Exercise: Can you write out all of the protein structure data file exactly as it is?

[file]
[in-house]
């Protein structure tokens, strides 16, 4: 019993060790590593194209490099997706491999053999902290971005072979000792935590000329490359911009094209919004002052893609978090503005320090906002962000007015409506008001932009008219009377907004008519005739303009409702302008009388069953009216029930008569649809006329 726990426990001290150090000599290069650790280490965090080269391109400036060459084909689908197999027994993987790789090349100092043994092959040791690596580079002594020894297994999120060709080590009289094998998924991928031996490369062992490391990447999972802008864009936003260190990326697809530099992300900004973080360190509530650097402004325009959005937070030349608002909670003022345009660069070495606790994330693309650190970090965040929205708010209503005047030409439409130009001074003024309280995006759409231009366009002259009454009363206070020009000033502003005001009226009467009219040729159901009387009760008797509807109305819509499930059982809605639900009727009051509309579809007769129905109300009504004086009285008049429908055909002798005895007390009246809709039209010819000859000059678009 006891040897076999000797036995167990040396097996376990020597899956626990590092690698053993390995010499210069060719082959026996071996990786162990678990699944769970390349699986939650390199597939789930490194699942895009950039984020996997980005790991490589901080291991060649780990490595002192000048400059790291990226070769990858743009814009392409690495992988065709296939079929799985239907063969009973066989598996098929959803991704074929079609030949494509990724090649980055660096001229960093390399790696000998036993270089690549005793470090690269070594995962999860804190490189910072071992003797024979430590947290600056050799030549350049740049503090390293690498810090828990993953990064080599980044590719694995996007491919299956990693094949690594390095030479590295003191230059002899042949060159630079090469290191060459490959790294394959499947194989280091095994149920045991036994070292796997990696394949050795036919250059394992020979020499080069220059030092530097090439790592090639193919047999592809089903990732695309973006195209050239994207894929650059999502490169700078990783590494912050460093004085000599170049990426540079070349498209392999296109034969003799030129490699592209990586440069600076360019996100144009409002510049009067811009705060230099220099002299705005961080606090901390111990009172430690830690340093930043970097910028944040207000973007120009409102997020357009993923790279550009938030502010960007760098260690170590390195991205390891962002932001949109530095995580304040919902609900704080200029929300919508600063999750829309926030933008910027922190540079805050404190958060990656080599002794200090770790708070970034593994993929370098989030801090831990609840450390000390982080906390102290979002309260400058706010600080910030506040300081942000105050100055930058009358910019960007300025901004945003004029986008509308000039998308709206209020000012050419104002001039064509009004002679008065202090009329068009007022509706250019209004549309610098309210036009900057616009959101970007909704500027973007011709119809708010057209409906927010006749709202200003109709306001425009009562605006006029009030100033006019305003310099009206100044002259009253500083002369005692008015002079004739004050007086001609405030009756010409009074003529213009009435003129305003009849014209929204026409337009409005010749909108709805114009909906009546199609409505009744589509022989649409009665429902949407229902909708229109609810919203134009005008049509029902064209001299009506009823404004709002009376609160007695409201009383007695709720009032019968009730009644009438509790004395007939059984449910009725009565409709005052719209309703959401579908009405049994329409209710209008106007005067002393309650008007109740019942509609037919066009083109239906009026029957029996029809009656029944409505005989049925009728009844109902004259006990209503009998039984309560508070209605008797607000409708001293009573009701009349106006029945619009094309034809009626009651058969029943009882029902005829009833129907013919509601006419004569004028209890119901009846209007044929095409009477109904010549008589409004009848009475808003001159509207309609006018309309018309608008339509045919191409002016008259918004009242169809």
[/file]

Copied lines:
[in-house]
């Protein structure tokens, strides 16, 4: 019993060790590593194209490099997706491999053999902290971005072979000792935590000329490359911009094209919004002052893609978090503005320090906002962000007015409506008001932009008219009377907004008519005739303009409702302008009388069953009216029930008569649809006329 726990426990001290150090000599290069650790280490965090080269391109400036060459084909689908197999027994993987790789090349100092043994092959040791690596580079002594020894297994999120060709080590009289094998998924991928031996490369062992490391990447999972802008864009936003260190990326697809530099992300900004973080360190509530650097402004325009959005937070030349608002909670003022345009660069070495606790994330693309650190970090965040929205708010209503005047030409439409130009001074003024309280995006759409231009366009002259009454009363206070020009000033502003005001009226009467009219040729159901009387009760008797509807109305819509499930059982809605639900009727009051509309579809007769129905109300009504004086009285008049429908055909002798005895007390009246809709039209010819000859000059678009 006891040897076999000797036995167990040396097996376990020597899956626990590092690698053993390995010499210069060719082959026996071996990786162990678990699944769970390349699986939650390199597939789930490194699942895009950039984020996997980005790991490589901080291991060649780990490595002192000048400059790291990226070769990858743009814009392409690495992988065709296939079929799985239907063969009973066989598996098929959803991704074929079609030949494509990724090649980055660096001229960093390399790696000998036993270089690549005793470090690269070594995962999860804190490189910072071992003797024979430590947290600056050799030549350049740049503090390293690498810090828990993953990064080599980044590719694995996007491919299956990693094949690594390095030479590295003191230059002899042949060159630079090469290191060459490959790294394959499947194989280091095994149920045991036994070292796997990696394949050795036919250059394992020979020499080069220059030092530097090439790592090639193919047999592809089903990732695309973006195209050239994207894929650059999502490169700078990783590494912050460093004085000599170049990426540079070349498209392999296109034969003799030129490699592209990586440069600076360019996100144009409002510049009067811009705060230099220099002299705005961080606090901390111990009172430690830690340093930043970097910028944040207000973007120009409102997020357009993923790279550009938030502010960007760098260690170590390195991205390891962002932001949109530095995580304040919902609900704080200029929300919508600063999750829309926030933008910027922190540079805050404190958060990656080599002794200090770790708070970034593994993929370098989030801090831990609840450390000390982080906390102290979002309260400058706010600080910030506040300081942000105050100055930058009358910019960007300025901004945003004029986008509308000039998308709206209020000012050419104002001039064509009004002679008065202090009329068009007022509706250019209004549309610098309210036009900057616009959101970007909704500027973007011709119809708010057209409906927010006749709202200003109709306001425009009562605006006029009030100033006019305003310099009206100044002259009253500083002369005692008015002079004739004050007086001609405030009756010409009074003529213009009435003129305003009849014209929204026409337009409005010749909108709805114009909906009546199609409505009744589509022989649409009665429902949407229902909708229109609810919203134009005008049509029902064209001299009506009823404004709002009376609160007695409201009383007695709720009032019968009730009644009438509790004395007939059984449910009725009565409709005052719209309703959401579908009405049994329409209710209008106007005067002393309650008007109740019942509609037919066009083109239906009026029957029996029809009656029944409505005989049925009728009844109902004259006990209503009998039984309560508070209605008797607000409708001293009573009701009349106006029945619009094309034809009626009651058969029943009882029902005829009833129907013919509601006419004569004028209890119901009846209007044929095409009477109904010549008589409004009848009475808003001159509207309609006018309309018309608008339509045919191409002016008259918004009242169809």